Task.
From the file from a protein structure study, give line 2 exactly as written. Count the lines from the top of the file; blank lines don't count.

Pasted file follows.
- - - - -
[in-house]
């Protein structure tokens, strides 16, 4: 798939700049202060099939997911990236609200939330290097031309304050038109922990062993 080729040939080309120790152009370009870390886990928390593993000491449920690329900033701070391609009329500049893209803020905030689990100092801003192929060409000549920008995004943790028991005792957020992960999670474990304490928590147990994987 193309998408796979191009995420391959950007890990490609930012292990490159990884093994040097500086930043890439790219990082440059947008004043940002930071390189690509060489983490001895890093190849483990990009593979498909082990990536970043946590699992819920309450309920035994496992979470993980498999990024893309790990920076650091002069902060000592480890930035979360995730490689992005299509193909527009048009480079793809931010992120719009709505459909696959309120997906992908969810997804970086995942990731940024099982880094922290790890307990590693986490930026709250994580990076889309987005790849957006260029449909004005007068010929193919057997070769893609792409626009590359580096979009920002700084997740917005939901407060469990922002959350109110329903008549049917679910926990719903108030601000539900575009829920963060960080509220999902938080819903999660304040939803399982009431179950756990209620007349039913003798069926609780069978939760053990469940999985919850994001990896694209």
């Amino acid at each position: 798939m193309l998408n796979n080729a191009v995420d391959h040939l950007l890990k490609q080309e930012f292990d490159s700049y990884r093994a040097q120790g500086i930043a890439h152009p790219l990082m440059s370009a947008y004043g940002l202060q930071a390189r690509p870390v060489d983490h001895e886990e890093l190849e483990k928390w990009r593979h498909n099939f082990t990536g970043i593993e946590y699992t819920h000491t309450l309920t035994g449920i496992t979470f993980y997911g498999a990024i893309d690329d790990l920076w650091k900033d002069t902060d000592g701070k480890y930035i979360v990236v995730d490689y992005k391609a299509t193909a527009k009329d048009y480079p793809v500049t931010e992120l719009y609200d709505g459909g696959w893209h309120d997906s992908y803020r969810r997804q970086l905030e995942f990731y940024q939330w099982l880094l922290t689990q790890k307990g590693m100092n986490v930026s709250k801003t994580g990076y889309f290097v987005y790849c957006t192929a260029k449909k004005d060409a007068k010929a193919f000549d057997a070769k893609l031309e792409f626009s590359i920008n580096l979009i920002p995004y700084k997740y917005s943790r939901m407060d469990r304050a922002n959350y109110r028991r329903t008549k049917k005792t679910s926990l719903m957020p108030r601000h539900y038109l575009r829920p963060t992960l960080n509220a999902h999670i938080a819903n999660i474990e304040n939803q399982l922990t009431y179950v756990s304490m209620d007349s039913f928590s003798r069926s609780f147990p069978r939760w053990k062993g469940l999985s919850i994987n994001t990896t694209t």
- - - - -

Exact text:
């Protein structure tokens, strides 16, 4: 798939700049202060099939997911990236609200939330290097031309304050038109922990062993 080729040939080309120790152009370009870390886990928390593993000491449920690329900033701070391609009329500049893209803020905030689990100092801003192929060409000549920008995004943790028991005792957020992960999670474990304490928590147990994987 193309998408796979191009995420391959950007890990490609930012292990490159990884093994040097500086930043890439790219990082440059947008004043940002930071390189690509060489983490001895890093190849483990990009593979498909082990990536970043946590699992819920309450309920035994496992979470993980498999990024893309790990920076650091002069902060000592480890930035979360995730490689992005299509193909527009048009480079793809931010992120719009709505459909696959309120997906992908969810997804970086995942990731940024099982880094922290790890307990590693986490930026709250994580990076889309987005790849957006260029449909004005007068010929193919057997070769893609792409626009590359580096979009920002700084997740917005939901407060469990922002959350109110329903008549049917679910926990719903108030601000539900575009829920963060960080509220999902938080819903999660304040939803399982009431179950756990209620007349039913003798069926609780069978939760053990469940999985919850994001990896694209």